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Entries Tagged as 'writing'

How to Succeed in Digital Storytelling

February 14th, 2016 · 1 Comment

Stop the presses: storytelling has just entered the digital age! Every month, daring authors are creating new kinds of interactive experiences that push the boundary of what’s possible, featuring such innovations as ‘branching storylines’, ‘non-linear narratives’, and ‘illustrations’ – none of which would be possible in printed books. These authors are being aided by risk-taking, [...]

Tags: book · tech · writing

A Preview of A History of The Future

September 8th, 2013 · No Comments

Two and a half years ago, I began a Kickstarter project for A History of the Future in 100 Objects, a book that would map out the 21st century in a hundred speculative objects. I wanted to cover more than just technology; I wanted to look at the future of religion, politics, sport, food, health, [...]

Tags: adrian · future · history · writing

The Many Meanings of The Islanders

February 6th, 2012 · 10 Comments

After reading Christopher Priest’s The Islanders, I was immediately compelled to figure out exactly what was going on in the story (similar to what I tried with Iain Banks’ Transition). Of course, The Islanders is even more deliberately ambiguous and dreamlike than Transition, and so I’m acutely aware that trying to unknot the plot is [...]

Tags: book · sf · writing

Thoughts on consistency in tablet news apps

November 8th, 2011 · 5 Comments

A few months ago, I finally had what I’d been dreaming of for years – digital delivery of every single magazine and newspaper I read. No more stacks of New Yorkers and Economists lingering on tables waiting to be given away (or more likely, recycled); no more hunting for all the bits of subscription forms [...]

Tags: adrian · apple · book · newspaper · tech · writing

A History of the Future in 100 Objects

February 8th, 2011 · 1 Comment

Last year, I listened to a programme on Radio 4 called A History of the World in 100 Objects. It took 25 hours, or 1500 minutes.
In the show, the BBC and the British Museum attempted to describe the entire span of human history through 100 objects – from a 2 million year-old Olduvai stone cutting [...]

Tags: adrian · book · future · museum · science · sf · space · spec · tech · writing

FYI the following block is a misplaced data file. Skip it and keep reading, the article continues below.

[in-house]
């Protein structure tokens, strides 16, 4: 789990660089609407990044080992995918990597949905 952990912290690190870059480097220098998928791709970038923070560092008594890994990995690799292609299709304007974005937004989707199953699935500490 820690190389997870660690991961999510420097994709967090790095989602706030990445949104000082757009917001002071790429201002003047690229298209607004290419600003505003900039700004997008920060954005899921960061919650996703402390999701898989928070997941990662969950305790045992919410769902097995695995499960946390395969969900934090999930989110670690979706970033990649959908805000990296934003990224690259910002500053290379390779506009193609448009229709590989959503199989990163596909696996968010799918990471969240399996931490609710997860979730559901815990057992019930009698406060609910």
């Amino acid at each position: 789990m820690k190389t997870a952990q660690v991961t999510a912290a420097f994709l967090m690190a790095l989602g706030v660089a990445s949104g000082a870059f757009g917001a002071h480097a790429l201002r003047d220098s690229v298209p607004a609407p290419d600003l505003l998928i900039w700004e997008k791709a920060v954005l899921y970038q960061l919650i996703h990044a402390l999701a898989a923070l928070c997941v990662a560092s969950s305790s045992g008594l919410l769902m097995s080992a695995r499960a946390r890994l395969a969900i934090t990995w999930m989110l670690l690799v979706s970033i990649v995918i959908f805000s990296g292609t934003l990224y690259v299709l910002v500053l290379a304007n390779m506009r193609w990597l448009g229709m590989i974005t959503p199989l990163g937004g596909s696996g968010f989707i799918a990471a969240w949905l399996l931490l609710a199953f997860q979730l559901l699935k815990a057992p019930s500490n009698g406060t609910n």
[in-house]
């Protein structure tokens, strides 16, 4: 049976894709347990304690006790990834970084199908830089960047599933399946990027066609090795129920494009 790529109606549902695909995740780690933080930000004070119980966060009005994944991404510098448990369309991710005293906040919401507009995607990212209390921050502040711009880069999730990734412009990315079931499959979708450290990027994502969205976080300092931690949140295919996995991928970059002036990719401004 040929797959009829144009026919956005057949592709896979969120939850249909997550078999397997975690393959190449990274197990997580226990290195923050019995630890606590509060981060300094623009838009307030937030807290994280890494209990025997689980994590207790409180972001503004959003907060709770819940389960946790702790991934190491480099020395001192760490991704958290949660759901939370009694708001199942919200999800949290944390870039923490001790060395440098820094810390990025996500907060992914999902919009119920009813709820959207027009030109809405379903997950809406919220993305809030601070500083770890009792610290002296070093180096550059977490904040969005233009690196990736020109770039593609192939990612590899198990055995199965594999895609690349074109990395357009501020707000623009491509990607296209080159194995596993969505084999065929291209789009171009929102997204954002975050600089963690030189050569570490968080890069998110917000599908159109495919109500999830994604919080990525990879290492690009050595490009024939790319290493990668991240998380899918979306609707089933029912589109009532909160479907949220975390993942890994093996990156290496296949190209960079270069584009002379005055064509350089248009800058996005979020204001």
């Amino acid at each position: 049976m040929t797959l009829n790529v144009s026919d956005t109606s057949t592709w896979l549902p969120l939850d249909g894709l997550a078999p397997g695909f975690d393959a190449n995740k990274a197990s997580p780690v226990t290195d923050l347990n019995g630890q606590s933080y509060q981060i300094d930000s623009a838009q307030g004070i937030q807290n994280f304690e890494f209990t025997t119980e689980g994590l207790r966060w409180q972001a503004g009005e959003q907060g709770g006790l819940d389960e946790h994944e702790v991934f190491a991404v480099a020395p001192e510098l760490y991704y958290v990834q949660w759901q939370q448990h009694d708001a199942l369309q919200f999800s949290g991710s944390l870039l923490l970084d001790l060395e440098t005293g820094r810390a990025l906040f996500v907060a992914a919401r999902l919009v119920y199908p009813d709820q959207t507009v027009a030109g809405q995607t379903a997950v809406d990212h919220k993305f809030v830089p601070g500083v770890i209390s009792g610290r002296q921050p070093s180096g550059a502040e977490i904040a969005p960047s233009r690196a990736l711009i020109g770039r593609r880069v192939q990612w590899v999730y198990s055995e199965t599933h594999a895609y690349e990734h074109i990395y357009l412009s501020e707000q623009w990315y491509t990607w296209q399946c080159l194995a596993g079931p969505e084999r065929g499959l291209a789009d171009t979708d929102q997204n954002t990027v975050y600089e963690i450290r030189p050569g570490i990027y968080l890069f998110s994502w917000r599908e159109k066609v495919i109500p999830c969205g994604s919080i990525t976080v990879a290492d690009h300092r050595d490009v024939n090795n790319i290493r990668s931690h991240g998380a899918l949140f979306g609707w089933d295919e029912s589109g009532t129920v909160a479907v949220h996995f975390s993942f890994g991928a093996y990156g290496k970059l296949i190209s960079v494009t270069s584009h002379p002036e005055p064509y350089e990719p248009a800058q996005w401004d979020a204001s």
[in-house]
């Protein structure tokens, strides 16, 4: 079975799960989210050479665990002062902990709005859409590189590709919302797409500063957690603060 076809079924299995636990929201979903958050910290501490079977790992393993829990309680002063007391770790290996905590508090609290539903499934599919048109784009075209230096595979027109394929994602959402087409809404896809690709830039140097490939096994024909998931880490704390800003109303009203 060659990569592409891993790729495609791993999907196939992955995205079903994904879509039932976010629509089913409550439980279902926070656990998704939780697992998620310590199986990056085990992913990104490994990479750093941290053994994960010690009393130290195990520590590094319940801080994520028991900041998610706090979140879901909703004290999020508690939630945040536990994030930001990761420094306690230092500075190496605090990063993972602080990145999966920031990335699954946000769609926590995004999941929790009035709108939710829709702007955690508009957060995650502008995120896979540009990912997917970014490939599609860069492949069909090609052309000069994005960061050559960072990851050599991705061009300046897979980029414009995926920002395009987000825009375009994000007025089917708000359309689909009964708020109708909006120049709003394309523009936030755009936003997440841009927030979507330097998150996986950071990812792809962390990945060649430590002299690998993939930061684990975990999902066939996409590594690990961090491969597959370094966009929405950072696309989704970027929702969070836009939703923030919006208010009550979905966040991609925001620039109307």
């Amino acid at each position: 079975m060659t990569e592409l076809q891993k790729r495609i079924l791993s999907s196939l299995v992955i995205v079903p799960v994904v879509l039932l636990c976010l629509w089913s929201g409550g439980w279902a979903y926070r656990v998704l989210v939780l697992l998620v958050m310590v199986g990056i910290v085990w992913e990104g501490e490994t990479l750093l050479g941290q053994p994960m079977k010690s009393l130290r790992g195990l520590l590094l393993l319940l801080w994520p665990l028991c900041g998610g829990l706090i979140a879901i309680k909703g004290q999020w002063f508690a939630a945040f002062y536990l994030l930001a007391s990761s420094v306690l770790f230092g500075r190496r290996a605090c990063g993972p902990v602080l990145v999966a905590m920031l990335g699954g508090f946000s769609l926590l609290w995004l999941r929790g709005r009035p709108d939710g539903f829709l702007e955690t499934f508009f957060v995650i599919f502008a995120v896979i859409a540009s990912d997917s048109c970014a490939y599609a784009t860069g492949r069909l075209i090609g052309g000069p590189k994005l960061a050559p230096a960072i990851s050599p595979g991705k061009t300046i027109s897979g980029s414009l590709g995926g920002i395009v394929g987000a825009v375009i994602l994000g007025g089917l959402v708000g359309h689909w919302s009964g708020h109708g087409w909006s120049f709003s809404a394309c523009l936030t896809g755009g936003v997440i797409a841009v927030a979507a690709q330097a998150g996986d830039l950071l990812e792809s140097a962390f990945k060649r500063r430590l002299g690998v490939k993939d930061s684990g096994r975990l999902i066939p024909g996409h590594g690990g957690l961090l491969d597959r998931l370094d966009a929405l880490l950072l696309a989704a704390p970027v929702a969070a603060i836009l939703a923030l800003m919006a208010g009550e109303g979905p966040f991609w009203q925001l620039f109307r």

Yakuza 3: A Serious Game

November 14th, 2010 · 2 Comments

I fell in love with Yakuza 3 at five different moments. Let me count them:
(It goes without saying that there are spoilers below – but only for the early/mid game)
1. Nakahara’s Pride
Kiryuu Kazuma, the hero of Yakuza 3, spends much of his time cooking dinner and solving petty disputes about pocket money at his orphanage [...]

Tags: games · writing

Civilization and Storytelling

August 12th, 2010 · 11 Comments

I’ve only ever written fan fiction twice in my life, and both times it’s been for Sid Meier games.
Nurturing a civilization from a band of illiterate settlers to an empire that’s trading goods and blows across the world tends to make you feel rather attached to your people, and it’s hard not to be personally [...]

Tags: adrian · civilization · games · writing

Writing Frankenstein

April 18th, 2010 · 1 Comment

When Mount Tambora erupted in 1815, Europe experienced a ‘Year Without a Summer’.
At the time, Mary Wollstonecraft Godwin (aged 18), and her lover (and later husband) Percy Bysshe Shelley, visited Lord Byron in Switzerland. With outdoor activities being unappealing due to the poor weather, they spent a lot of time indoors. It was during this [...]

Tags: adrian · games · science · writing

The Long Decline of Reading

December 28th, 2008 · 55 Comments

“It doesn’t matter how good or bad the product is, the fact is that people don’t read anymore. Forty percent of the people in the U.S. read one book or less last year. The whole conception is flawed at the top because people don’t read anymore.”
- Steve Jobs on eBook readers and the [...]

Tags: book · edu · future · spec · tech · web · writing

The Shadow War: Getting Boys to Read

October 21st, 2008 · 3 Comments

How do you get boys to read? One way is to write entertaining and dramatic books, preferably including some violence. This is what Charlie Higson did for his Young Bond series of books, and judging by the fact that they have sold close to a million copies, it’s a pretty good strategy.
Of course, in this [...]

Tags: arg · book · games · writing